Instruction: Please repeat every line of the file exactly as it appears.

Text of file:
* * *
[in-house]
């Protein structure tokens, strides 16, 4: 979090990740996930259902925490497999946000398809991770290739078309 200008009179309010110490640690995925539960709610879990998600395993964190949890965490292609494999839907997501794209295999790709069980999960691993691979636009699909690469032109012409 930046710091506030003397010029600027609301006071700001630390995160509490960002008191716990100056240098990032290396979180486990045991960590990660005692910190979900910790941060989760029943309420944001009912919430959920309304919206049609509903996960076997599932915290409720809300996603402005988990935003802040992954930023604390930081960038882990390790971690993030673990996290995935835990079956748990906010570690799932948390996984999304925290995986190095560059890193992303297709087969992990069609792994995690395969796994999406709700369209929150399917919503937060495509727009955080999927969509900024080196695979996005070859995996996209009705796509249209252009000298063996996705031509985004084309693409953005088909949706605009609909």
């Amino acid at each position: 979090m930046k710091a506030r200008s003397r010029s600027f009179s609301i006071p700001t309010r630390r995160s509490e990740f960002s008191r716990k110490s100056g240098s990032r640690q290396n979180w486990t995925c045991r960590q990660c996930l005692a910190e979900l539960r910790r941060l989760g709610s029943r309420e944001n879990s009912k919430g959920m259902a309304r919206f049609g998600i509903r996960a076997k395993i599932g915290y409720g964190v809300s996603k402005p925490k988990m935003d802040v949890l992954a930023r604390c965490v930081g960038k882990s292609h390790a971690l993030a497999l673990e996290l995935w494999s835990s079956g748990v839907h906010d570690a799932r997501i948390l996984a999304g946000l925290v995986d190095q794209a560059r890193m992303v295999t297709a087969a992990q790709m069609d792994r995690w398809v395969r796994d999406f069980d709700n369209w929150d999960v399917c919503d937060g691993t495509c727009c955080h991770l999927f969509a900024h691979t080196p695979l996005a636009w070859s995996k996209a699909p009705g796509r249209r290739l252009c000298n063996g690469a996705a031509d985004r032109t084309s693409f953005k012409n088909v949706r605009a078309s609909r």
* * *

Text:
[in-house]
């Protein structure tokens, strides 16, 4: 979090990740996930259902925490497999946000398809991770290739078309 200008009179309010110490640690995925539960709610879990998600395993964190949890965490292609494999839907997501794209295999790709069980999960691993691979636009699909690469032109012409 930046710091506030003397010029600027609301006071700001630390995160509490960002008191716990100056240098990032290396979180486990045991960590990660005692910190979900910790941060989760029943309420944001009912919430959920309304919206049609509903996960076997599932915290409720809300996603402005988990935003802040992954930023604390930081960038882990390790971690993030673990996290995935835990079956748990906010570690799932948390996984999304925290995986190095560059890193992303297709087969992990069609792994995690395969796994999406709700369209929150399917919503937060495509727009955080999927969509900024080196695979996005070859995996996209009705796509249209252009000298063996996705031509985004084309693409953005088909949706605009609909």
């Amino acid at each position: 979090m930046k710091a506030r200008s003397r010029s600027f009179s609301i006071p700001t309010r630390r995160s509490e990740f960002s008191r716990k110490s100056g240098s990032r640690q290396n979180w486990t995925c045991r960590q990660c996930l005692a910190e979900l539960r910790r941060l989760g709610s029943r309420e944001n879990s009912k919430g959920m259902a309304r919206f049609g998600i509903r996960a076997k395993i599932g915290y409720g964190v809300s996603k402005p925490k988990m935003d802040v949890l992954a930023r604390c965490v930081g960038k882990s292609h390790a971690l993030a497999l673990e996290l995935w494999s835990s079956g748990v839907h906010d570690a799932r997501i948390l996984a999304g946000l925290v995986d190095q794209a560059r890193m992303v295999t297709a087969a992990q790709m069609d792994r995690w398809v395969r796994d999406f069980d709700n369209w929150d999960v399917c919503d937060g691993t495509c727009c955080h991770l999927f969509a900024h691979t080196p695979l996005a636009w070859s995996k996209a699909p009705g796509r249209r290739l252009c000298n063996g690469a996705a031509d985004r032109t084309s693409f953005k012409n088909v949706r605009a078309s609909r």